Wireless and cellular services are very important. How does wireless fit into Verizon's overall strategy as it relates to Fios and TV?
Wegleitner: Well it starts with the fundamentals, like allowing your cell phone to act as a sort of remote control for the TV service. We are adding that capability to our latest version of our Fios TV service. It's in beta right now, but we'll make a formal announcement about it later this summer.
Right now, our cell phone customers and TV subscribers can get some common content through VCast. And eventually there will be some transferring the experience from theto the cell phone. But I think the big question that is yet to be answered is what kind of content people will want to view on their cell phones. Do they want to watch an entire movie? In theory the sky is the limit, but customers will determine what services actually make it to market.
Verizon's goal has been to deliver 100 megabits per second to the home. How close are you to making that a reality?
Wegleitner: In many states the highest download speeds we offer are 50Mbps and uploads of 5Mbps. We have a few trial customers, who are Verizon employees, now testing the 100Mbps service. The trial is going very well. And that is with the BPON technology. We're also deploying GPON, which will quadruple the available bandwidth, so that will make delivering 100Mbps even easier.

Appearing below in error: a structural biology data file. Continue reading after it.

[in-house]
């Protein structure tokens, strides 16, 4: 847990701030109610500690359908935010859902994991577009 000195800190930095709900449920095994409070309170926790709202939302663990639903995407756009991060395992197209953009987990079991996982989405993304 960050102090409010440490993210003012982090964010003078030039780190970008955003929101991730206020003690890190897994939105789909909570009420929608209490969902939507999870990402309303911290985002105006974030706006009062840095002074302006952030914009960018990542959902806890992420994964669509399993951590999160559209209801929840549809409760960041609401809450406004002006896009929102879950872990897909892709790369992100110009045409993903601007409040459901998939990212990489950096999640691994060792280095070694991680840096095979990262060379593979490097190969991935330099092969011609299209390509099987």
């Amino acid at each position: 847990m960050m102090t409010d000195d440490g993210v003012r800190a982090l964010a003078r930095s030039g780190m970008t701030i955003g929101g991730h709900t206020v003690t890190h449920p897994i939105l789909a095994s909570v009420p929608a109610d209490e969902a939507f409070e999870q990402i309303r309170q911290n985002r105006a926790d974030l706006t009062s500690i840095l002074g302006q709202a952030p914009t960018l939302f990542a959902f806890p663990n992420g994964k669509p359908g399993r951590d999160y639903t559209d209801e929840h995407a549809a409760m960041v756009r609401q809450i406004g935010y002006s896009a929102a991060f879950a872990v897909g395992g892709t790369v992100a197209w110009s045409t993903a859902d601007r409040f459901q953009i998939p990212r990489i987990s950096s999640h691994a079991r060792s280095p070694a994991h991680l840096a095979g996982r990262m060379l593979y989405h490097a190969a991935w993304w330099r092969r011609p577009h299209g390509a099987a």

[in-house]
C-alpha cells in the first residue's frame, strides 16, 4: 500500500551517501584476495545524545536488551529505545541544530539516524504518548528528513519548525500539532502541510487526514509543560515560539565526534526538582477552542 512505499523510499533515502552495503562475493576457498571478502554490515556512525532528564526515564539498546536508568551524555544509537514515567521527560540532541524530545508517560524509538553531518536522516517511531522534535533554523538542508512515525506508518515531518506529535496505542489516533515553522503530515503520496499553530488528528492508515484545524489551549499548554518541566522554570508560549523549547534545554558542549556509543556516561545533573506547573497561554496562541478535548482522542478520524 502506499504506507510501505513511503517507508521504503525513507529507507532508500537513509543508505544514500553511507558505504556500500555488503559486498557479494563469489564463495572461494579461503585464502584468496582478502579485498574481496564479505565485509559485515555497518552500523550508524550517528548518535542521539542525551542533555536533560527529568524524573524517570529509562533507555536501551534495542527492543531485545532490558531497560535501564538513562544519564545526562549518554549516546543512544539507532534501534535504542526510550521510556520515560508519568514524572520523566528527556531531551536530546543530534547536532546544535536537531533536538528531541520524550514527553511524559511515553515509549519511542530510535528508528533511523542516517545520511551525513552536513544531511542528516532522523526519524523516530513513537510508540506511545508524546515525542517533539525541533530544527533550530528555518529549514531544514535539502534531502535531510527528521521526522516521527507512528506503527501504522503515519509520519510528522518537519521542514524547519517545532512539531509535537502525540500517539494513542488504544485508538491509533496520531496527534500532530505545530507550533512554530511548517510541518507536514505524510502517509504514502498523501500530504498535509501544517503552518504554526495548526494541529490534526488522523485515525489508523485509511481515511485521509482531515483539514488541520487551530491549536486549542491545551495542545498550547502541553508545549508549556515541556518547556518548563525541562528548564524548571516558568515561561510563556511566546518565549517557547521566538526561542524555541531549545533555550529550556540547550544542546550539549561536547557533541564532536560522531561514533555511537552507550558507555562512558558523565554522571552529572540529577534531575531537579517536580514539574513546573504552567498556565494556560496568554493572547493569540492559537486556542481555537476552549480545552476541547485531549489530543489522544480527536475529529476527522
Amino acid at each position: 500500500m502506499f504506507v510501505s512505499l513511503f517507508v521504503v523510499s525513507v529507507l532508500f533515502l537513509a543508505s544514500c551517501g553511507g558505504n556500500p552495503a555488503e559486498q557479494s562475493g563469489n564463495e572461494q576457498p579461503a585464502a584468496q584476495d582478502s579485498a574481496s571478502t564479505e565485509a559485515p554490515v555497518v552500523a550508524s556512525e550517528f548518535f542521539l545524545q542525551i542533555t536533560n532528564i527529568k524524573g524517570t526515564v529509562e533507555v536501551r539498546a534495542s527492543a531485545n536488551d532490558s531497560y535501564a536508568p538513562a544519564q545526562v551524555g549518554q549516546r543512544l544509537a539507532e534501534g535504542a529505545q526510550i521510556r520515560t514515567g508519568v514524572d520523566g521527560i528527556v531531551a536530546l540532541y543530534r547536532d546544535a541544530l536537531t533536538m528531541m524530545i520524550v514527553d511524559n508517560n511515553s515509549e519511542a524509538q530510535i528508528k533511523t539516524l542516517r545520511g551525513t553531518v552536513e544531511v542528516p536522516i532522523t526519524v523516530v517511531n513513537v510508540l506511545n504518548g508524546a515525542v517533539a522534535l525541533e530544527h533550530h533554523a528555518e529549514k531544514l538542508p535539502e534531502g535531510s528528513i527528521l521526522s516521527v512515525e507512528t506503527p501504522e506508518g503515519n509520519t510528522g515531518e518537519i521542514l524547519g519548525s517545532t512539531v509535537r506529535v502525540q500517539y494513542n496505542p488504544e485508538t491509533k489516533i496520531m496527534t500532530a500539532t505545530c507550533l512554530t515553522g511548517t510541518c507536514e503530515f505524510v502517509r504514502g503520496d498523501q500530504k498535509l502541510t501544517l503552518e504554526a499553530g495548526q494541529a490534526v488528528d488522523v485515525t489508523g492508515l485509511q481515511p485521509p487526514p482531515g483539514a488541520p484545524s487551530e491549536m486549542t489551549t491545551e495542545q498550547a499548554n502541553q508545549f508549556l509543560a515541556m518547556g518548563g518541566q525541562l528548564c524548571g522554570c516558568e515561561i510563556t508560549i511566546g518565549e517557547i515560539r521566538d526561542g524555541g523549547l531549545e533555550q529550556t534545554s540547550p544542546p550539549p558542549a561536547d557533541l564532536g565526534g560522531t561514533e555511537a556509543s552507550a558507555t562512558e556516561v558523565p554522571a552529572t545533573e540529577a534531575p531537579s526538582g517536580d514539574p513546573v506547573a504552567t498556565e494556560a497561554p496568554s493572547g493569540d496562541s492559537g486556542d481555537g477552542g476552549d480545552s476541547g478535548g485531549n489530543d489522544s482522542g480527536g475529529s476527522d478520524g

When do you think people will need 100Mbps in the home?
Wegleitner: Well it depends on how many devices you have and what everyone in the household is doing. It's not inconceivable that people would have three high-definition TVs in the home, and that they would want to watch programs in HD on all three at the same time. And then you might have a couple gamers. Then you might throw in some Internet surfing. Plus you add voice over IP phone calls, streaming video and maybe video conferencing, and it adds up to a lot of bandwidth. So people could need it sooner than you expect.